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Victor…Alienated: Frankenstein & Estranged Labor Essay

1618 words - 7 pages

Karl Marx and Mary Shelley’s works are both in conversation with the rise of the Industrial Revolution. Marx describes the alienation of the worker from his labor in Estranged Labor. At first, this may not seem to be directly related to Frankenstein, but when Victor Frankenstein is read as if he is the theoretical laborer Marx describes in his essay, the two become similar while remaining in tension with each other at times. Marx’s theoretical laborer is alienated from his product as well as from his production just as Victor’s creature becomes his product which causes his alienation and later he too becomes alienated from his production.
When Victor is working on his creature, he is ...view middle of the document...


This is precisely how Victor has become affected. His labor itself can be seen in two contexts. The first is as an object exploited by the creature when he orders Frankenstein to create a companion for him. The second is the creature as the object of his labor, as well as the commodity of Marx’s proletarian personified (or perhaps creatureified is more appropriate). What he has put into creating the monster has become a literal “external existence.” It is “independent” as the creature is self-sufficient and has nothing to control him. It is “something alien to” Victor as (QUOTE HERE OOPS), as well as “a power of its own [that] confront[s] him,” physically. The confrontation comes when Victor meets the monster on the mountain (find page pls) and again later HELP. When Victor he sees him approach, he “trembled with rage and horror” (67). He is not only put off by the countenance of the creature, but is also deeply upset by the confrontation. The creature has become something he despises as opposed to when he was only an amalgamation of dead body parts, not yet alive, and Victor was still captivated by his production. It is the product that he cannot stand and not the production, until he begins his work on his creature’s possible mate. Part of the reason why the monster is so difficult for him to accept is the similarities between the two. (quotes, quotes, quotes). His self-hatred, including hatred for what he has done, as in creating the monster, is transferred onto the creature. He does not want to confront his monster as he is hiding from himself.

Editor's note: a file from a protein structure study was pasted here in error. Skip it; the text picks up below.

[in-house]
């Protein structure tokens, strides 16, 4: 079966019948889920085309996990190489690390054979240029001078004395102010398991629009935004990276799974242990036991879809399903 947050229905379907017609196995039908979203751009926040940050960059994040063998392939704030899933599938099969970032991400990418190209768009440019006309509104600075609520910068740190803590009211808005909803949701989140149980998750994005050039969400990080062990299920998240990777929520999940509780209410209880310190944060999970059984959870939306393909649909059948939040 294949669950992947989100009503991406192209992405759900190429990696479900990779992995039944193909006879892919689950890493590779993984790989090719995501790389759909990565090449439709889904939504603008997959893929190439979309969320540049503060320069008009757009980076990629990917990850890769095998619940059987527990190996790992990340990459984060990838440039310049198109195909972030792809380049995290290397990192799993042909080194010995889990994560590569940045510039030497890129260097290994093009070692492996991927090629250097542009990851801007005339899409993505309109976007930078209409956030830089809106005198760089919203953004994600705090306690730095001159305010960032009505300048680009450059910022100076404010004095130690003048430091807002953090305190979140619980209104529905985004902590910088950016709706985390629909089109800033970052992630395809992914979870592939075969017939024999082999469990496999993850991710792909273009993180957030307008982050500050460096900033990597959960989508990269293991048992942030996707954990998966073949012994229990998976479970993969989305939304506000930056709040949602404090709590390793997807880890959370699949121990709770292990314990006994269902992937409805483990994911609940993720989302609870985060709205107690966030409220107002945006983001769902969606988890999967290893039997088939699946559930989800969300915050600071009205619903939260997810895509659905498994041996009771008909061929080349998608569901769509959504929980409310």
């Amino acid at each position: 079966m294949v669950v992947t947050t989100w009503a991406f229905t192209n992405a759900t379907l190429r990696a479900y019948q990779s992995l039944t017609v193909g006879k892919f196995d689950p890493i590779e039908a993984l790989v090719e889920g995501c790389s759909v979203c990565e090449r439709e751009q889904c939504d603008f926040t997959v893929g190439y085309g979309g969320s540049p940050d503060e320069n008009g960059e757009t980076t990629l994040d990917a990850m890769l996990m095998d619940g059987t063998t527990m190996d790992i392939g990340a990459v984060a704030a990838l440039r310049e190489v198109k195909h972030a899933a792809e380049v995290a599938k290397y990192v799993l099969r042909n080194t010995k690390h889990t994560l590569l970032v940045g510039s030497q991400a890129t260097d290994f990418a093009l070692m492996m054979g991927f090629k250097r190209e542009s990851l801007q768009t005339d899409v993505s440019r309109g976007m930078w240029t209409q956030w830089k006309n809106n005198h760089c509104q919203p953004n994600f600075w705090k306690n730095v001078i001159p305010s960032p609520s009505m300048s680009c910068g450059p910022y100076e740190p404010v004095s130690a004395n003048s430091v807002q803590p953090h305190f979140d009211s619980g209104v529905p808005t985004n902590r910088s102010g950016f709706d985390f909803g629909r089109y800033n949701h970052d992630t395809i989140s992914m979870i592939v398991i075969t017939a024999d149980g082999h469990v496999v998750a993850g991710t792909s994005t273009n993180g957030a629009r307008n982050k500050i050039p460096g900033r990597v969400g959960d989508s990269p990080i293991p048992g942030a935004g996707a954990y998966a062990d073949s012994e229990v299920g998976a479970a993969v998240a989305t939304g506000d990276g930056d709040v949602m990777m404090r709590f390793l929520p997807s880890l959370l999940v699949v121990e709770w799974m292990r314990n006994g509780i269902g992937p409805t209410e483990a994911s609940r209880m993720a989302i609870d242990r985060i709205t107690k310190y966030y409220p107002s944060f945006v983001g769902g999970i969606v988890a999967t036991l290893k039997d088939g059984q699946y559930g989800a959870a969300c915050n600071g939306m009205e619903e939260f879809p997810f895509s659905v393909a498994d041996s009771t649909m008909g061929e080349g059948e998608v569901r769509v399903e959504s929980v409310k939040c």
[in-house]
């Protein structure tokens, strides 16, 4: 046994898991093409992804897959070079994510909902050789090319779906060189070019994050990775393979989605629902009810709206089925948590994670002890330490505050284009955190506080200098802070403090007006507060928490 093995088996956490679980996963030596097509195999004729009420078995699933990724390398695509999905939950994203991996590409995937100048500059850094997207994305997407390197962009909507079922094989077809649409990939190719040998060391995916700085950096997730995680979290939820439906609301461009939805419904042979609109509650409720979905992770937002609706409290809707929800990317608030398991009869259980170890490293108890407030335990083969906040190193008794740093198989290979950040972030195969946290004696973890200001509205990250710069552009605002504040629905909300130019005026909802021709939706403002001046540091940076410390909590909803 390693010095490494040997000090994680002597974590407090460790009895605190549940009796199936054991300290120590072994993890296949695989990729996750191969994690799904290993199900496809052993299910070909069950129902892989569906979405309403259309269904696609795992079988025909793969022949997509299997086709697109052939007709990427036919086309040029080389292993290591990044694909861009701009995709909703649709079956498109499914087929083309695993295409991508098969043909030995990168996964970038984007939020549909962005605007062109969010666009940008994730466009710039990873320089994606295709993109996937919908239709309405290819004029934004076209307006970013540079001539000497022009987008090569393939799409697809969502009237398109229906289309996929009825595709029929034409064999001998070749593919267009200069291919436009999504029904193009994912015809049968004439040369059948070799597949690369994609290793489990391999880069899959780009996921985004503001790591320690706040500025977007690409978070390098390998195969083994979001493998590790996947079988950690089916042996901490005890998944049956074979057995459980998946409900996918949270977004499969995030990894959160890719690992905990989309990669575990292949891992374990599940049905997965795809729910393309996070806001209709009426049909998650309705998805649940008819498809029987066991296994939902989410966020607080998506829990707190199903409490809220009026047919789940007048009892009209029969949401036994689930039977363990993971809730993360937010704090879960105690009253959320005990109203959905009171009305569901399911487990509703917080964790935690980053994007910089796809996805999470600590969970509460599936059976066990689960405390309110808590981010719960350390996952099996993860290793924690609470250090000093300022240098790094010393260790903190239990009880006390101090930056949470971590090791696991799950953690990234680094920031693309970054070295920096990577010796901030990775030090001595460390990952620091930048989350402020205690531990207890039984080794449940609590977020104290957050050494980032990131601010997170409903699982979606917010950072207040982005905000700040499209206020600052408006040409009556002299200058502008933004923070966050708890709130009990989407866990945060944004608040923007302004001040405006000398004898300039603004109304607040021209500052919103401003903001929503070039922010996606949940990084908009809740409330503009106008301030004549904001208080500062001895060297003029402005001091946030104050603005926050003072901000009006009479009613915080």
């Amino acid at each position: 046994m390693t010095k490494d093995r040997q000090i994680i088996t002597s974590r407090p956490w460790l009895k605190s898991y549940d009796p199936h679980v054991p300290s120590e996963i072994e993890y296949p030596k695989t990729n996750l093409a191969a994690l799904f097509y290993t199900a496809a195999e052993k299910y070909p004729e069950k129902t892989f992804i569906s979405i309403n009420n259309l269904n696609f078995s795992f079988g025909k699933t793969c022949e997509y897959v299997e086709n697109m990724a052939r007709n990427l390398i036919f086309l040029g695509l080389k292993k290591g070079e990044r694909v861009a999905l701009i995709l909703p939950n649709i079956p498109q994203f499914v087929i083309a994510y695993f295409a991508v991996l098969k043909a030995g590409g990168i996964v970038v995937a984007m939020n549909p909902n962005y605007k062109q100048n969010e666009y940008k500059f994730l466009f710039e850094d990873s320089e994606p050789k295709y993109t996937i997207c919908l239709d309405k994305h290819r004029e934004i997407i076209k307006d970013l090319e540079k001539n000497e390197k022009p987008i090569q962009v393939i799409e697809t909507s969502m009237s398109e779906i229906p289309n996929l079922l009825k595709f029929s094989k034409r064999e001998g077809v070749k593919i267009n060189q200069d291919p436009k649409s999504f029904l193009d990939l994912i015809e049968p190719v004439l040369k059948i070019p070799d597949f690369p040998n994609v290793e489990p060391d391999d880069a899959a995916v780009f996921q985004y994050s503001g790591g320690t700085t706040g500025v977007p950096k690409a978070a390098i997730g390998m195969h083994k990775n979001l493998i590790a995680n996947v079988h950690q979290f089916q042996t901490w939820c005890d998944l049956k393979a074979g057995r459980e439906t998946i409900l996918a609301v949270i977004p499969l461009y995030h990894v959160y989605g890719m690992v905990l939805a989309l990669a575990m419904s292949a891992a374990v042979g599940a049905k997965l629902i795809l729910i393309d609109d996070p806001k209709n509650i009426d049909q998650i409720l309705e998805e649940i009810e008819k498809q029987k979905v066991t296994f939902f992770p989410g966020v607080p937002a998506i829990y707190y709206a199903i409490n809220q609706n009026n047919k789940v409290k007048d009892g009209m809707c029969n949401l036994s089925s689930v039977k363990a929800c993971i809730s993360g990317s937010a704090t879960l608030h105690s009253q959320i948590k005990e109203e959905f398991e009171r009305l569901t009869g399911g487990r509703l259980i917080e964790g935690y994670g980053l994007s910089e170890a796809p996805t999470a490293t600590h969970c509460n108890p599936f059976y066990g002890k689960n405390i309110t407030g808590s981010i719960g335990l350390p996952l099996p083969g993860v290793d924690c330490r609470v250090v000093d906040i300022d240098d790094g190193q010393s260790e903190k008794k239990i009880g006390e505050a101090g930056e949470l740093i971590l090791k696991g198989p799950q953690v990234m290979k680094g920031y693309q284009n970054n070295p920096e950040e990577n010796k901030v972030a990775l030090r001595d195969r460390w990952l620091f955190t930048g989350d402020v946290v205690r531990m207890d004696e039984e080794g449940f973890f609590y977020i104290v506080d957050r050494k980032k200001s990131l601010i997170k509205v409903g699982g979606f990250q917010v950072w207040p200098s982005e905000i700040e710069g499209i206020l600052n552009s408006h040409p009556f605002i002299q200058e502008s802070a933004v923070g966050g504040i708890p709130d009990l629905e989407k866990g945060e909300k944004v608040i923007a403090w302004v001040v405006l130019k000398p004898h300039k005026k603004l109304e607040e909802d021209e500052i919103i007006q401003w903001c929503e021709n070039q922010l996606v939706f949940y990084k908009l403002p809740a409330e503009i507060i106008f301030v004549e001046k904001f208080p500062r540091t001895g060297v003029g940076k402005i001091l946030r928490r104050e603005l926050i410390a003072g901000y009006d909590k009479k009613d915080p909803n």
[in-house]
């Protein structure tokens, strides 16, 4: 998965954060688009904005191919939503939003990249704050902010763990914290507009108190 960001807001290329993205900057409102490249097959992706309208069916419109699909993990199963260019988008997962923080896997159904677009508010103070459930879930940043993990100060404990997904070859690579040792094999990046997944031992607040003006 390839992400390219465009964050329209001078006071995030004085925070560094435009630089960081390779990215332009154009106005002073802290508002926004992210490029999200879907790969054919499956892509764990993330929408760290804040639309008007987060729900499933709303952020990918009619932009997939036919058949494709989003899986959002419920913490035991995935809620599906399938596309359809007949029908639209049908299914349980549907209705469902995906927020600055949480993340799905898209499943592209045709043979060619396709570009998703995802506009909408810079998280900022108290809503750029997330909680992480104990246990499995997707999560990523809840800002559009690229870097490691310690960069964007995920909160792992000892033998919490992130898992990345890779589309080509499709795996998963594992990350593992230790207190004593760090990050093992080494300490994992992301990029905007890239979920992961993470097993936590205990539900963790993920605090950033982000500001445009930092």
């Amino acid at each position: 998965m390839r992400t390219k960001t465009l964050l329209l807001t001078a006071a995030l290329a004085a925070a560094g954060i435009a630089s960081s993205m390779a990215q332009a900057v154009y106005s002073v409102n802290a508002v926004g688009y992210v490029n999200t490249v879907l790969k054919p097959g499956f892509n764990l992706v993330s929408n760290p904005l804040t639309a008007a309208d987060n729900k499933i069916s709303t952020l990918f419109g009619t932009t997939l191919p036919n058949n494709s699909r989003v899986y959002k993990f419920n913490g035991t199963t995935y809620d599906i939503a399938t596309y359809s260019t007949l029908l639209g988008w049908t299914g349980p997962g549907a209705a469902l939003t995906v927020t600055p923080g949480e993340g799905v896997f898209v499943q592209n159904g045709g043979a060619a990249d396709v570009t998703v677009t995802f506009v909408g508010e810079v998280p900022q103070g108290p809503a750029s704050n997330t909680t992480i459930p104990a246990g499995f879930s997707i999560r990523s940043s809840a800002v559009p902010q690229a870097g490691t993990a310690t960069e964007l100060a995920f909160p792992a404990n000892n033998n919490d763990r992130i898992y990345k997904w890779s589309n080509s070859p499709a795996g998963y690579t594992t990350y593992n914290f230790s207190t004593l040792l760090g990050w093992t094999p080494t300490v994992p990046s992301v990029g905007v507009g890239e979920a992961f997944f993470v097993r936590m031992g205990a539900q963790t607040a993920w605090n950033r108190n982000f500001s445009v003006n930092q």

Victor’s production becomes more like the workers Marx writes about when he begins to work on the creature’s companion. Frankenstein says,

As I proceeded in my labor, it became every day more horrible and irksome to me. Sometimes I could not prevail on myself to enter my laboratory for several days; and at other times I toiled day and night in order to complete my work. (118)

It is only when he does his work with a clear idea as to the possible power of his product does he realize the horror of what it is he is doing in creating an incredibly powerful living thing that has the power to destroy people and their lives. Frankenstein is so repulsed by his work that he cannot face the inert body of the new creature he is working on. The difference between Marx’s proletarian and Victor is that Victor does not need to work in a timely manner nor for economic necessity. Still, his work is necessary in order to keep his loved ones alive and away from the vengeful hands of his monster who hates humans because he cannot be like them or accepted by them. If Frankenstein succeeds in his production, he can live in a situation that, though it is not optimal, it is better than the alternative. If he was to complete the second creature his wife could have possibly stayed alive and the monster may have left him alone. He, however, cannot bear to create a second creature in fear that it will be even more...

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